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  14.  90
    The Handy Western Philosophy Answer Book: The Ancient Greek Influence on Modern Understanding.Ed D'Angelo - 2020 - Detroit, MI, USA: Visible Ink Press.
    This book provides a comprehensive study of the history of ancient Greek philosophy. Though intended for the general reader, the advanced scholar will also find fresh new insights here into ancient Greek philosophy. I bring a unique perspective to bear on the subject, based on my prior studies of speculative metaphysics, Nietzsche, consciousness, psychedelics, mysticism and the philosophy of religion, as well as my studies of music, logic, mathematics and physics. The final chapter concludes with an (...)
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  15. The Idea of Culture and the History of Emotions.Rolf Petri - 2012 - Historein 12:21-37.
    The essay operates an itemisation of the three main streams in the history of emotions: the history of individual emotions, the study of the role that emotions have in historical processes, and the reflection on the influence of emotions on history writing. The second part of the article is devoted to the methodological and theoretical status of the study of past emotions. It highlights how many studies in the history of emotions remain heavily conditioned by an (...)
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  16.  52
    Luck Egalitarianism and the History of Political Thought.Carl Knight - 2016 - In Camilla Boisen & Matthew C. Murray (eds.), Distributive Justice Debates in Political and Social Thought. Abingdon, UK: pp. 26-38.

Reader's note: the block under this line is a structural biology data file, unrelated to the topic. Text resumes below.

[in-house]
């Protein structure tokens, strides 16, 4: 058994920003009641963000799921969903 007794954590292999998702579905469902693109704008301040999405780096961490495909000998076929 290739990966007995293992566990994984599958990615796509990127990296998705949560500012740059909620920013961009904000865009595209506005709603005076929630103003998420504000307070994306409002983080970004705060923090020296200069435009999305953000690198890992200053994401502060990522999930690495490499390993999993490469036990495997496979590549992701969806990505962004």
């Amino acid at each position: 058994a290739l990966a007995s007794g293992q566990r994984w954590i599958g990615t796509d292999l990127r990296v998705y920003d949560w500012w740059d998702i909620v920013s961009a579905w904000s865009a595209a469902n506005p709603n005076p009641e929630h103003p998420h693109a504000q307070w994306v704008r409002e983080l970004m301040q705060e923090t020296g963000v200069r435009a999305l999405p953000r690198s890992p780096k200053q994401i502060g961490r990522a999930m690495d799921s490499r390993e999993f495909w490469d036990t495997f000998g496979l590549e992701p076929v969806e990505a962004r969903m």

Luck egalitarianism is a family of egalitarian theories of distributive justice that give a special place to luck, choice, and responsibility. These theories can be understood as responding to perceived weaknesses in influential earlier theories of both the left – in particular Rawls’ liberal egalitarianism (1971) – and the right – Nozick’s libertarianism (1974) stands out here. Rawls put great emphasis on the continuity of his theory with the great social contract theories of modern political thought, particularly emphasising its Kantian (...)
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  17. Boscovich’s “Philosophical Meditations” in the History of Contemporary Thought.Pietro Gori - 2012 - Memorie Della Societa' Astronomica Italiana Supplementi 75:282-292.
    The content of Boscovich’s Theoria philosophiae naturalis was well-known to his contemporaries, but both scientists and philosophers chiefly discussed it during the 19th century. The observations that Boscovich presented in this text, and that he himself defined as “philosophicas metitationes”, soon showed their being a good programme for the forthcoming atomic physics, and contributed to get rid of the mechanistic paradigm in science. In this paper I’ll go back to some meaningful moments of the history of Boscovich’s reception in (...)
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  18. Filipino Philosophy: A Western Tradition in an Eastern Setting.Rolando Gripaldo - 2009 - In Rolando M. Gripaldo (ed.), The Making of a Filipino Philosopher and Other Essays. National Book Store.
    In tracing historically the development of Filipino philosophy as traditionally conceived, the author discovered that the early Filipino philosophers were Enlightenment thinkers. This was the direct consequence of the Filipino colonial experience and the explanation why the trajectory of Filipino philosophy is basically Western in orientation.
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  19. Time, History, and Providence in the Philosophy of Nicholas of Cusa.Jason Aleksander - 2014 - Mirabilia 19 (2).